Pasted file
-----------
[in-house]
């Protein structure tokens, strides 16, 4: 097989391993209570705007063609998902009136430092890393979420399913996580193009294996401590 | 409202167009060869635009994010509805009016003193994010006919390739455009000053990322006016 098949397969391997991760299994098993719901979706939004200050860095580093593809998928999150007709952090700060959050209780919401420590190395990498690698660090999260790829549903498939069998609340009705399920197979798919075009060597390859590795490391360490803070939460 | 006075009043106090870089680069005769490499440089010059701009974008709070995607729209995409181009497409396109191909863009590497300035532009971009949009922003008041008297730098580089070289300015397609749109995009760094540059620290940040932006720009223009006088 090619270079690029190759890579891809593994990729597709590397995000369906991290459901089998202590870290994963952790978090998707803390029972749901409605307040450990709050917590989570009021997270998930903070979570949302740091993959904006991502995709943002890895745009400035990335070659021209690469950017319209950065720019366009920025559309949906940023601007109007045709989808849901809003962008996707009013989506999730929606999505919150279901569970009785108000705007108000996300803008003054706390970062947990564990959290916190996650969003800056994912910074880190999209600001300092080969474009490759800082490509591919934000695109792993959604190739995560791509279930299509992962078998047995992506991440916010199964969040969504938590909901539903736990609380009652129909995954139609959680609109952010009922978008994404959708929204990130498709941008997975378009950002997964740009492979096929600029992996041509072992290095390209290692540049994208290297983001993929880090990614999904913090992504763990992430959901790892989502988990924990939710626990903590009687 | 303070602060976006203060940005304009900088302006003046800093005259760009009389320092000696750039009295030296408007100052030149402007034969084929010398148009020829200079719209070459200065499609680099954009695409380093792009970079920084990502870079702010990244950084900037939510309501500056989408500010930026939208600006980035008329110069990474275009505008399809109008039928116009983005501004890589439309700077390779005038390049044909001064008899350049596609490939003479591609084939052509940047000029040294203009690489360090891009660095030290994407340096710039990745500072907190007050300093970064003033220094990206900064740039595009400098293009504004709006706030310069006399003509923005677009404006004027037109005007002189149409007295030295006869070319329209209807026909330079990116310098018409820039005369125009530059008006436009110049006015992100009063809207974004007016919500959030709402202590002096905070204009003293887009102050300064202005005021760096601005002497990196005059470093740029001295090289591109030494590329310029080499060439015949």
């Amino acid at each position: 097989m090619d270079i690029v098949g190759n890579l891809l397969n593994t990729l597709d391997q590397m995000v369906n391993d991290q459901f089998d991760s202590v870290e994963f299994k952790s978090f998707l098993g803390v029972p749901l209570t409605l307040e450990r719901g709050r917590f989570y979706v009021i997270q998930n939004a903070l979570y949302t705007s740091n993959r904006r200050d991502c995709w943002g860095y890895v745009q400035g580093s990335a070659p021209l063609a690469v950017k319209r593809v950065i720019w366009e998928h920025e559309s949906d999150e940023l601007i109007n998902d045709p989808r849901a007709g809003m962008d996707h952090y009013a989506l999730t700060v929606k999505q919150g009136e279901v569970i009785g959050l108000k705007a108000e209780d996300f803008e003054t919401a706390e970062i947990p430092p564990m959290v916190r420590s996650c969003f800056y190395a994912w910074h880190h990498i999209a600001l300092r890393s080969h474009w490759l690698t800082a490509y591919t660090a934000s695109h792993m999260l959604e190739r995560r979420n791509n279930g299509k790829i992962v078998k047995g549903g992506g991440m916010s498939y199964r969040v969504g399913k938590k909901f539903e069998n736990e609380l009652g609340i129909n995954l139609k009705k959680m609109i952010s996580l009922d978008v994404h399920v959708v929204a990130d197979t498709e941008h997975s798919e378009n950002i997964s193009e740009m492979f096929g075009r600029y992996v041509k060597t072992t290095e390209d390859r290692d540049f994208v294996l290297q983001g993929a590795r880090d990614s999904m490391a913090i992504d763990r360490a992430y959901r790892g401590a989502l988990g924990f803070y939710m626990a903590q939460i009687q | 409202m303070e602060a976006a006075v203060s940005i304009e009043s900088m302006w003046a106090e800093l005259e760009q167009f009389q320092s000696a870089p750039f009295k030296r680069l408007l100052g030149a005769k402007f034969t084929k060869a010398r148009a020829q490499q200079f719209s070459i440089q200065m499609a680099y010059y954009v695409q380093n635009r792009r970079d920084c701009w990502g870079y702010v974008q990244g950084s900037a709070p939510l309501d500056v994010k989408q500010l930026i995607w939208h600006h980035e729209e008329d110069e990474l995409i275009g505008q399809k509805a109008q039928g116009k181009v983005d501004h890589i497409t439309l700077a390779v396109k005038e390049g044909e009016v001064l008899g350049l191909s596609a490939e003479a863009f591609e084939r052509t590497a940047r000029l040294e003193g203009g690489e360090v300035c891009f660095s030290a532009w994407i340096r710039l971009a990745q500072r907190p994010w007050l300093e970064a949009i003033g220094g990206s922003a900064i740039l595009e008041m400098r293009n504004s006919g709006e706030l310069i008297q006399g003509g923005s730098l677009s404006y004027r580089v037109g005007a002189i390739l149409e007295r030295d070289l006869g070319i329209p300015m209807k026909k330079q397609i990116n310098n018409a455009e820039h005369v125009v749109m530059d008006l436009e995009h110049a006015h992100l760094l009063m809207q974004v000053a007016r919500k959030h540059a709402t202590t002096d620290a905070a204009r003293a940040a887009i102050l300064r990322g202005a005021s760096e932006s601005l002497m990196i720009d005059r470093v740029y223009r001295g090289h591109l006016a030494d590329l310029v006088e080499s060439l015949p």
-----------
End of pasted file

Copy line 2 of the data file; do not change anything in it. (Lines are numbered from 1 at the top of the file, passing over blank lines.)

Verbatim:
């Protein structure tokens, strides 16, 4: 097989391993209570705007063609998902009136430092890393979420399913996580193009294996401590 | 409202167009060869635009994010509805009016003193994010006919390739455009000053990322006016 098949397969391997991760299994098993719901979706939004200050860095580093593809998928999150007709952090700060959050209780919401420590190395990498690698660090999260790829549903498939069998609340009705399920197979798919075009060597390859590795490391360490803070939460 | 006075009043106090870089680069005769490499440089010059701009974008709070995607729209995409181009497409396109191909863009590497300035532009971009949009922003008041008297730098580089070289300015397609749109995009760094540059620290940040932006720009223009006088 090619270079690029190759890579891809593994990729597709590397995000369906991290459901089998202590870290994963952790978090998707803390029972749901409605307040450990709050917590989570009021997270998930903070979570949302740091993959904006991502995709943002890895745009400035990335070659021209690469950017319209950065720019366009920025559309949906940023601007109007045709989808849901809003962008996707009013989506999730929606999505919150279901569970009785108000705007108000996300803008003054706390970062947990564990959290916190996650969003800056994912910074880190999209600001300092080969474009490759800082490509591919934000695109792993959604190739995560791509279930299509992962078998047995992506991440916010199964969040969504938590909901539903736990609380009652129909995954139609959680609109952010009922978008994404959708929204990130498709941008997975378009950002997964740009492979096929600029992996041509072992290095390209290692540049994208290297983001993929880090990614999904913090992504763990992430959901790892989502988990924990939710626990903590009687 | 303070602060976006203060940005304009900088302006003046800093005259760009009389320092000696750039009295030296408007100052030149402007034969084929010398148009020829200079719209070459200065499609680099954009695409380093792009970079920084990502870079702010990244950084900037939510309501500056989408500010930026939208600006980035008329110069990474275009505008399809109008039928116009983005501004890589439309700077390779005038390049044909001064008899350049596609490939003479591609084939052509940047000029040294203009690489360090891009660095030290994407340096710039990745500072907190007050300093970064003033220094990206900064740039595009400098293009504004709006706030310069006399003509923005677009404006004027037109005007002189149409007295030295006869070319329209209807026909330079990116310098018409820039005369125009530059008006436009110049006015992100009063809207974004007016919500959030709402202590002096905070204009003293887009102050300064202005005021760096601005002497990196005059470093740029001295090289591109030494590329310029080499060439015949």